January 1, 1863, is a date etched in U.S. history. It’s the day President Abraham Lincoln issued the Emancipation Proclamation declaring, “all persons held as slaves” shall be free.
But it would be nearly two and a half years until that proclamation was realized, and the last group of enslaved people in the country were set free. On June 19, 1865, Major General Gordon, along with thousands of Union soldiers arrived in Galveston Bay to free 250,000 Black people, still under slavery in the state of Texas – the final Confederate stronghold to fall. *
When the army arrived, it issued General Order No 3. stating:
“The people of Texas are informed that in accordance with a proclamation from the Executive of the United States, all slaves are free. This involves an absolute equality of personal rights and rights of property between former masters and slaves, and the connection heretofore existing between them becomes that between employer and hired labor.”
Absolute Equality. Those words are now etched on a stunning mural in downtown Galveston that was unveiled last year. It tells a visual story of the journey of Black Americans from slavery to freedom.
In 1980, Texas became the first state to make Juneteenth an official holiday. Today, it is a federal holiday that’s celebrated in more than 200 cities throughout the country. Still, nowhere is it more significant than in Galveston.
In the years and decades that followed 1865, those once enslaved, and their descendants began celebrating June 19 as a day of freedom – Emancipation Day. They would make the pilgrimage to Galveston and pass stories down from generation to generation. This oral history helped document the story of Juneteenth long before history books took notice.
“To be immersed in the story of Juneteenth, to really feel its importance – you must come to Galveston,” says Sam Collins, president, and co-chair of the Juneteenth Legacy Project – a nonprofit group under the wing of the Nia Cultural Center.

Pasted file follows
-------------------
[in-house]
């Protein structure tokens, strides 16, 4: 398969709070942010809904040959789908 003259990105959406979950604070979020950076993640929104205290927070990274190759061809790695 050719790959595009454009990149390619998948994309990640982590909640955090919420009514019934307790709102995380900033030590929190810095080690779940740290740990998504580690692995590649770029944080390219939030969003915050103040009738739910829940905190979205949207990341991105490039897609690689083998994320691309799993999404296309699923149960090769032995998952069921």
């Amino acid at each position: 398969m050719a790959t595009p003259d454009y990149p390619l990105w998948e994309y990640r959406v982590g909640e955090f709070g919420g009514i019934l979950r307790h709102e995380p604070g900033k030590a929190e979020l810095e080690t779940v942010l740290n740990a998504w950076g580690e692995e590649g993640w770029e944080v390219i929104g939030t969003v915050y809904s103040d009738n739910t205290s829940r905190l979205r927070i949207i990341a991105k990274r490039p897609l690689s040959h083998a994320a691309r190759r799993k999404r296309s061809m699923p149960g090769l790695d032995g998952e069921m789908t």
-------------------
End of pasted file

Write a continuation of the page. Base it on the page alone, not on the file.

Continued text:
“I make an analogy to swimming. When you are learning to swim, you don’t just read books and watch videos, you have to actually get in the water, “says Collins. “That’s what coming to Galveston for Juneteenth is like – it’s getting in the water.”
Installed in 2014 by the Texas Historical Commission, the Juneteenth Marker is on stop one of the city’s “Freedom Walk,” highlighting five historic sites connected to Juneteenth. (Source: Visit Galveston)
“That Galveston is the actual birthplace of Juneteenth is a point of pride for our community. For years, we have endeavored to honor and celebrate this important milestone in the history of Texas and the nation,” says Michael Woody, chief tourism officer at Visit Galveston. “The fact that it has recently become a national holiday brings more attention to the significant event and Galveston. We hope this attention draws more people to the island to experience historical sites related to Juneteenth, in addition to our other attractions.”
Collins highlights the city’s Freedom Walk, starting with Pier 21 and the Middle Passage at the Port of Galveston, where Granger and his soldiers landed.
“The Juneteenth story is important to the entire country, and the goal of the Juneteenth Legacy project is to tell a complete narrative of American history,” says Collins. “When Granger arrived in 1865 with his Union troops – many of them were colored. They went from Galveston to the rest of Texas. They were heroes. If you want to really learn the Juneteenth story, you have to come here and walk in the footsteps of those soldiers who brought the message of freedom.”
In addition to freedom walk tours, there are several other events and educational opportunities for visitors. There are also, of course, celebrations – a festival, a parade, an art exhibit, and much more.
“The Juneteenth Freedom Project art exhibit, held at the Nia Cultural Center, is free to all visitors,” says Collins. “There is also a Juneteenth Jubilee on June 20, in front of our Absolute Equality mural. And for the first year, the group plans to auction some of the art to benefit the Nia Cultural Center.”
“We’re going to be auctioning art in the same area they once auctioned people,” says Collins. “It will be a powerful moment because when the enslaved people came here, they brought with them their art, their history, their culture – they weren’t property to be owned.”
Collins says he wants Americans – especially those who are descendants of slavery – to feel included and proud of the accomplishments and legacy of their ancestors.
“We have to repair and expand the narrative of who contributed to this great country,” he says. “Celebrating Juneteenth is a way to tell a more complete story of America and its march towards a more perfect union.”